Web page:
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Animal welfare, economics and policy

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Abstract This discussion paper ('scoping study' in Defra terminology) considers the topic of animal welfare – usually associated with ethics and moral values, or with animal science and ethology – as an explicitly economic concept. Recognising that the value of farm animals is dominated by their productivity in food production, it develops the logic for their welfare being perceived as an added and independent element of human value (benefit or cost). Following an exploration of the valuation of animal welfare within the conventional economics framework of 'demand', the paper sets out a simple model of the inherent conflict between animal welfare (as perceived by humans) and livestock productivity (as pursued by increasingly 'intensive' methods of production). This is essentially a conflict between the animals' benefit and human benefit. An examination of the choice of animal welfare standards within this context points out the potential divergence between socially preferred and commercially profitable welfare levels in livestock production. The costs of improved animal welfare are discussed in terms of their effect on final food prices (their ultimate economic impact) and the methods for placing a value on such improvements is explored. Because animal welfare is evidently a 'public good' externality there is an obvious role for government policy in establishing and enforcing standards. The issue of how to define appropriate policy objectives in relation to welfare standards, and the various measure for pursuing those objectives, are discussed in some detail. The potential economic inconsistencies of domestic animal welfare policies in a food importing context are pointed out. The paper closes by discussing some outstanding 'uncertainties' regarding the economic approach to farm animal welfare and suggest some areas for further work.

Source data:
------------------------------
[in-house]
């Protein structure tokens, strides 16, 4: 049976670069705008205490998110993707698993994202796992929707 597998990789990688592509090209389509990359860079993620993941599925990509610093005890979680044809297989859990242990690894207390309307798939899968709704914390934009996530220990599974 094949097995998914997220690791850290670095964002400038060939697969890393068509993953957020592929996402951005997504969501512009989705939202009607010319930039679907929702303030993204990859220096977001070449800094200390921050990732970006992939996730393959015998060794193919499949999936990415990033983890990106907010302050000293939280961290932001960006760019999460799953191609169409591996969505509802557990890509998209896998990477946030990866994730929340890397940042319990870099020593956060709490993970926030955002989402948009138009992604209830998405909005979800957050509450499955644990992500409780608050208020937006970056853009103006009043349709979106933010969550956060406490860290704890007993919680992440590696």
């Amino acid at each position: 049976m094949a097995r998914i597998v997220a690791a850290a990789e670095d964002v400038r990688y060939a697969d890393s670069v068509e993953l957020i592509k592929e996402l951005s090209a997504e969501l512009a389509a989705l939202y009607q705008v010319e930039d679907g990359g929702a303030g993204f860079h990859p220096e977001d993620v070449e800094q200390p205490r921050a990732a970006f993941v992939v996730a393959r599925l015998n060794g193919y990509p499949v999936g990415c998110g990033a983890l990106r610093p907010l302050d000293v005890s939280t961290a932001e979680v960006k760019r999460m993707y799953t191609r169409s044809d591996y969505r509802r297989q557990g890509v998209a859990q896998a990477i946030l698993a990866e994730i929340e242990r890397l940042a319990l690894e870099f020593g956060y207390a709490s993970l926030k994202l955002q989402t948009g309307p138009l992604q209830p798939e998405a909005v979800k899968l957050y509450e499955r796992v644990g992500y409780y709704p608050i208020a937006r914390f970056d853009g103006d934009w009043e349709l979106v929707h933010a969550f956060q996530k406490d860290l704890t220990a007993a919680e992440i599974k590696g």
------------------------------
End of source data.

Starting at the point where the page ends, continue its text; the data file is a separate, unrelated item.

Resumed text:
Deborah Maron

Issue February
Language English
Cite this work

Researchers should cite this work as follows:

  1. Animal welfare
  2. Farm animals
  3. Policy and Planning